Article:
- Double Cross Overs (skipping with double rotations with arms crossed for one rep)
- Pirouette Handstand Walk
- Parallel bar traverses (with dips)
- Sandbag ladder (we’ve seen sandbags but not an ascending ladder before)
- Block Handstand Push Ups with reverse approach
New equipment is introduced often in high-level competitions, which then finds its way into everyday CrossFit Gyms. A good example of this is when Dave Castro introduced the dumbbell to the Crossfit Games in 2017.
Since then, the dumbbell is a staple item in any CrossFit gym and competition, with movements such as DB Snatch, Man Makers, Bent Over Rows and Overhead Lunges being utilised, just to name a few.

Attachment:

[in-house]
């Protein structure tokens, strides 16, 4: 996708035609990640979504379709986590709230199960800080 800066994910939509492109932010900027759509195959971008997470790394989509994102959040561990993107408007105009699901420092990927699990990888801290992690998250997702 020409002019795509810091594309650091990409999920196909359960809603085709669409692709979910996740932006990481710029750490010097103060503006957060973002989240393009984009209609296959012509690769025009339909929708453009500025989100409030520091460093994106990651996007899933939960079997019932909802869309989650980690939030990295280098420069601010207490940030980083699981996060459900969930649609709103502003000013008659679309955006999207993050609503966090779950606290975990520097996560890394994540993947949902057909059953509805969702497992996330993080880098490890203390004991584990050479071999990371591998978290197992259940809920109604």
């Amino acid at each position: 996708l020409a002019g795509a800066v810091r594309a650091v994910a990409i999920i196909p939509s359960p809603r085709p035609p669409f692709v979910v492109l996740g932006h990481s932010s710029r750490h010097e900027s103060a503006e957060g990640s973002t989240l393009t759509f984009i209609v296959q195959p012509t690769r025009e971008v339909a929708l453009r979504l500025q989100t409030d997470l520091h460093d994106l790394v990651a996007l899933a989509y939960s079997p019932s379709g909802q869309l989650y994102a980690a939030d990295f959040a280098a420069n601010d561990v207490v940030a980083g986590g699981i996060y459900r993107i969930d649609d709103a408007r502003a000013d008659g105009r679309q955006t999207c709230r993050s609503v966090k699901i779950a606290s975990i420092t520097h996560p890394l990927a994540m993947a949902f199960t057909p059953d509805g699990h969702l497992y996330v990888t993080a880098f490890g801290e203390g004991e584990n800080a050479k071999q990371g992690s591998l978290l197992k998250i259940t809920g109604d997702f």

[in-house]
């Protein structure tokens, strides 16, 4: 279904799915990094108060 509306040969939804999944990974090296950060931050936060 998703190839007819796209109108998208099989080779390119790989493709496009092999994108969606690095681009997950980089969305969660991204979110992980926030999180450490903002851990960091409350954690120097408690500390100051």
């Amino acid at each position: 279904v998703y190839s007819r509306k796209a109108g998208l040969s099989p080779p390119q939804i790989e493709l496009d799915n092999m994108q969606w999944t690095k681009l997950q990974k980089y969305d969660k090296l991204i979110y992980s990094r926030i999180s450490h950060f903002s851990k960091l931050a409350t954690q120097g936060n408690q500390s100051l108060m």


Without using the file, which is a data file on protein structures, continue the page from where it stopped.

This year in the 2022 CrossFit Games, we saw:
- Jerry bags
- Husafell (weighted sack usually held in a bear hug)
- The Pig (this has been seen before but is a more obscure piece of equipment)
- Blocks for the handstands used in reverse fashion
- Parallel bars
- Squares laid out for Handstand courses
Some affiliates will begin stocking their facilities with the new equipment after seeing it at The Games. A good example of this was the Handstand Walking assault course.
A ramp and steps make from soft matting. Some gyms took to constructing their own from ply wood and lined with vinyl.
Sporting backgrounds of the Elite
There are many Elite or professional athletes that are known to have a strong background in other sports, then come into CrossFit and dominate. Here’s just a small selection:
|Mat Fraser||Olympic Weightlifting|
|Rich Froning Jr||Field Football and Baseball|
|Katrin Davidsdottir||Track & Field and Gymnastics|
Strong link to Athleticism and CrossFit